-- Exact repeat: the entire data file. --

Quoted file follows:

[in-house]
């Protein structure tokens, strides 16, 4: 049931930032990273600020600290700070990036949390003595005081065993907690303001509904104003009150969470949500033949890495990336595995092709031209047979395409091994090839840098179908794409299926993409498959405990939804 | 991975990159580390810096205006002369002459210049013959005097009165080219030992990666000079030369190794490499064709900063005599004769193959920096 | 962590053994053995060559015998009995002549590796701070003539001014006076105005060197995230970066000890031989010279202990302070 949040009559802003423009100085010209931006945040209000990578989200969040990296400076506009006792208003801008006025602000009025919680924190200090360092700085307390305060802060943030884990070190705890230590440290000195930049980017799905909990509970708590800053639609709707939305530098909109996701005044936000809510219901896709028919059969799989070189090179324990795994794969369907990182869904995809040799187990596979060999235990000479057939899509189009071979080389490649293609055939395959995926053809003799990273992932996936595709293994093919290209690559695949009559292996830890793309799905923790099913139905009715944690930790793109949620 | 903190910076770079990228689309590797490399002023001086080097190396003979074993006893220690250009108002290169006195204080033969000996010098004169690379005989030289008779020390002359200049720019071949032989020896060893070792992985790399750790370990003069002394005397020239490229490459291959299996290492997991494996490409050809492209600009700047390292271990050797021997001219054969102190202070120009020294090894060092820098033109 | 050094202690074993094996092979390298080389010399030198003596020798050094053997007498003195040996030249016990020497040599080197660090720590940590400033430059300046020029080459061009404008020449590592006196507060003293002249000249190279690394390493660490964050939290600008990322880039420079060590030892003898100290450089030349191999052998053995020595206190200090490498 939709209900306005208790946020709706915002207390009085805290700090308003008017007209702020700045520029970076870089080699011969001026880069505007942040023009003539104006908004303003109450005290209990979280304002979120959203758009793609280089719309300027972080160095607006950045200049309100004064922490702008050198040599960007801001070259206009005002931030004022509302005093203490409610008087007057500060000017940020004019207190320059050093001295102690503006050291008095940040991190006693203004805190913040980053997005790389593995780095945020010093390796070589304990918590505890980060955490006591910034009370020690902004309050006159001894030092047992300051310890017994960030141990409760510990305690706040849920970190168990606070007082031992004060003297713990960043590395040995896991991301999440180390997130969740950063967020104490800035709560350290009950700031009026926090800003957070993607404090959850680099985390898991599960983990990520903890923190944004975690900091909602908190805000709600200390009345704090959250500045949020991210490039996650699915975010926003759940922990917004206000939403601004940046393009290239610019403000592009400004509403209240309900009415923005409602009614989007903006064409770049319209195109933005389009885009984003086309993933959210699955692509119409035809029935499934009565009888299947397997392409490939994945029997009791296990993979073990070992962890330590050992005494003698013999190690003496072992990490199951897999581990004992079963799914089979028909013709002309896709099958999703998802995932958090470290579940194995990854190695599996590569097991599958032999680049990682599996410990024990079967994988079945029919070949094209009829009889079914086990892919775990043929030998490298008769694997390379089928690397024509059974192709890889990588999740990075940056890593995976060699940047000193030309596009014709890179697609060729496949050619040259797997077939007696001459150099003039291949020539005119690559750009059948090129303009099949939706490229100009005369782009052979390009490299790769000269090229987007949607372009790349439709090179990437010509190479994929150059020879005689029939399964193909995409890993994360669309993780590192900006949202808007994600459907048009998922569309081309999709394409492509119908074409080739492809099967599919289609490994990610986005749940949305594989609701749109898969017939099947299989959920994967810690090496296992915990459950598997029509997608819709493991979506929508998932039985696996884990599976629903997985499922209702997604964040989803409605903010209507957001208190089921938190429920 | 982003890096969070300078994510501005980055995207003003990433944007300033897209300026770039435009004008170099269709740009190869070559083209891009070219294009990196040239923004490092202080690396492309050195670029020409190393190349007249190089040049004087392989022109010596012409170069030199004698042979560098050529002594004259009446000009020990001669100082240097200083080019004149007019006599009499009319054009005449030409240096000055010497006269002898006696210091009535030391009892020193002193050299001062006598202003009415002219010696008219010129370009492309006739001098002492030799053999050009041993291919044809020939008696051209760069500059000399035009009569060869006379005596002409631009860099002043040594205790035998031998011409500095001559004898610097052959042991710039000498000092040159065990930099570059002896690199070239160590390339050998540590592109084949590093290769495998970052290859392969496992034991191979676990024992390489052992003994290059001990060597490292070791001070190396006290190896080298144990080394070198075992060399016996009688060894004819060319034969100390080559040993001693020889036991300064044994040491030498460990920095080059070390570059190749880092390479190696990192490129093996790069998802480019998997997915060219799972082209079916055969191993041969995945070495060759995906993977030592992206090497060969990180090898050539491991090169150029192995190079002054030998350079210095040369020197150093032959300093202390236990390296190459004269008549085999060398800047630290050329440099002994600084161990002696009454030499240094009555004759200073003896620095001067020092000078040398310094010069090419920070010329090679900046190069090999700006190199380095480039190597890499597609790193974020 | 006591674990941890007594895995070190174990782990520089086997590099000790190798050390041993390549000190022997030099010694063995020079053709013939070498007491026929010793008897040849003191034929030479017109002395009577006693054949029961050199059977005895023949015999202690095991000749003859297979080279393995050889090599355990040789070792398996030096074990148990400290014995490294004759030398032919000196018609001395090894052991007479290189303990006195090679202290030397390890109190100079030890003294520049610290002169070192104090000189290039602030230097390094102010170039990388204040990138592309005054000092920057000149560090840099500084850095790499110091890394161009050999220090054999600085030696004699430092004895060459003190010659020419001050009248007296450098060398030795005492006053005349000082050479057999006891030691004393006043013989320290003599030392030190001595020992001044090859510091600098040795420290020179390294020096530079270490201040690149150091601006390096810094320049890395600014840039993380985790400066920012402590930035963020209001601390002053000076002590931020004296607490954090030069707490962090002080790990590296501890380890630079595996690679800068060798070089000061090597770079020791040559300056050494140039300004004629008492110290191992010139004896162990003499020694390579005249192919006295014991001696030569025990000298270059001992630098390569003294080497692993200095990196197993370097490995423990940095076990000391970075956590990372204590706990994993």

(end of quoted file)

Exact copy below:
[in-house]
């Protein structure tokens, strides 16, 4: 049931930032990273600020600290700070990036949390003595005081065993907690303001509904104003009150969470949500033949890495990336595995092709031209047979395409091994090839840098179908794409299926993409498959405990939804 | 991975990159580390810096205006002369002459210049013959005097009165080219030992990666000079030369190794490499064709900063005599004769193959920096 | 962590053994053995060559015998009995002549590796701070003539001014006076105005060197995230970066000890031989010279202990302070 949040009559802003423009100085010209931006945040209000990578989200969040990296400076506009006792208003801008006025602000009025919680924190200090360092700085307390305060802060943030884990070190705890230590440290000195930049980017799905909990509970708590800053639609709707939305530098909109996701005044936000809510219901896709028919059969799989070189090179324990795994794969369907990182869904995809040799187990596979060999235990000479057939899509189009071979080389490649293609055939395959995926053809003799990273992932996936595709293994093919290209690559695949009559292996830890793309799905923790099913139905009715944690930790793109949620 | 903190910076770079990228689309590797490399002023001086080097190396003979074993006893220690250009108002290169006195204080033969000996010098004169690379005989030289008779020390002359200049720019071949032989020896060893070792992985790399750790370990003069002394005397020239490229490459291959299996290492997991494996490409050809492209600009700047390292271990050797021997001219054969102190202070120009020294090894060092820098033109 | 050094202690074993094996092979390298080389010399030198003596020798050094053997007498003195040996030249016990020497040599080197660090720590940590400033430059300046020029080459061009404008020449590592006196507060003293002249000249190279690394390493660490964050939290600008990322880039420079060590030892003898100290450089030349191999052998053995020595206190200090490498 939709209900306005208790946020709706915002207390009085805290700090308003008017007209702020700045520029970076870089080699011969001026880069505007942040023009003539104006908004303003109450005290209990979280304002979120959203758009793609280089719309300027972080160095607006950045200049309100004064922490702008050198040599960007801001070259206009005002931030004022509302005093203490409610008087007057500060000017940020004019207190320059050093001295102690503006050291008095940040991190006693203004805190913040980053997005790389593995780095945020010093390796070589304990918590505890980060955490006591910034009370020690902004309050006159001894030092047992300051310890017994960030141990409760510990305690706040849920970190168990606070007082031992004060003297713990960043590395040995896991991301999440180390997130969740950063967020104490800035709560350290009950700031009026926090800003957070993607404090959850680099985390898991599960983990990520903890923190944004975690900091909602908190805000709600200390009345704090959250500045949020991210490039996650699915975010926003759940922990917004206000939403601004940046393009290239610019403000592009400004509403209240309900009415923005409602009614989007903006064409770049319209195109933005389009885009984003086309993933959210699955692509119409035809029935499934009565009888299947397997392409490939994945029997009791296990993979073990070992962890330590050992005494003698013999190690003496072992990490199951897999581990004992079963799914089979028909013709002309896709099958999703998802995932958090470290579940194995990854190695599996590569097991599958032999680049990682599996410990024990079967994988079945029919070949094209009829009889079914086990892919775990043929030998490298008769694997390379089928690397024509059974192709890889990588999740990075940056890593995976060699940047000193030309596009014709890179697609060729496949050619040259797997077939007696001459150099003039291949020539005119690559750009059948090129303009099949939706490229100009005369782009052979390009490299790769000269090229987007949607372009790349439709090179990437010509190479994929150059020879005689029939399964193909995409890993994360669309993780590192900006949202808007994600459907048009998922569309081309999709394409492509119908074409080739492809099967599919289609490994990610986005749940949305594989609701749109898969017939099947299989959920994967810690090496296992915990459950598997029509997608819709493991979506929508998932039985696996884990599976629903997985499922209702997604964040989803409605903010209507957001208190089921938190429920 | 982003890096969070300078994510501005980055995207003003990433944007300033897209300026770039435009004008170099269709740009190869070559083209891009070219294009990196040239923004490092202080690396492309050195670029020409190393190349007249190089040049004087392989022109010596012409170069030199004698042979560098050529002594004259009446000009020990001669100082240097200083080019004149007019006599009499009319054009005449030409240096000055010497006269002898006696210091009535030391009892020193002193050299001062006598202003009415002219010696008219010129370009492309006739001098002492030799053999050009041993291919044809020939008696051209760069500059000399035009009569060869006379005596002409631009860099002043040594205790035998031998011409500095001559004898610097052959042991710039000498000092040159065990930099570059002896690199070239160590390339050998540590592109084949590093290769495998970052290859392969496992034991191979676990024992390489052992003994290059001990060597490292070791001070190396006290190896080298144990080394070198075992060399016996009688060894004819060319034969100390080559040993001693020889036991300064044994040491030498460990920095080059070390570059190749880092390479190696990192490129093996790069998802480019998997997915060219799972082209079916055969191993041969995945070495060759995906993977030592992206090497060969990180090898050539491991090169150029192995190079002054030998350079210095040369020197150093032959300093202390236990390296190459004269008549085999060398800047630290050329440099002994600084161990002696009454030499240094009555004759200073003896620095001067020092000078040398310094010069090419920070010329090679900046190069090999700006190199380095480039190597890499597609790193974020 | 006591674990941890007594895995070190174990782990520089086997590099000790190798050390041993390549000190022997030099010694063995020079053709013939070498007491026929010793008897040849003191034929030479017109002395009577006693054949029961050199059977005895023949015999202690095991000749003859297979080279393995050889090599355990040789070792398996030096074990148990400290014995490294004759030398032919000196018609001395090894052991007479290189303990006195090679202290030397390890109190100079030890003294520049610290002169070192104090000189290039602030230097390094102010170039990388204040990138592309005054000092920057000149560090840099500084850095790499110091890394161009050999220090054999600085030696004699430092004895060459003190010659020419001050009248007296450098060398030795005492006053005349000082050479057999006891030691004393006043013989320290003599030392030190001595020992001044090859510091600098040795420290020179390294020096530079270490201040690149150091601006390096810094320049890395600014840039993380985790400066920012402590930035963020209001601390002053000076002590931020004296607490954090030069707490962090002080790990590296501890380890630079595996690679800068060798070089000061090597770079020791040559300056050494140039300004004629008492110290191992010139004896162990003499020694390579005249192919006295014991001696030569025990000298270059001992630098390569003294080497692993200095990196197993370097490995423990940095076990000391970075956590990372204590706990994993």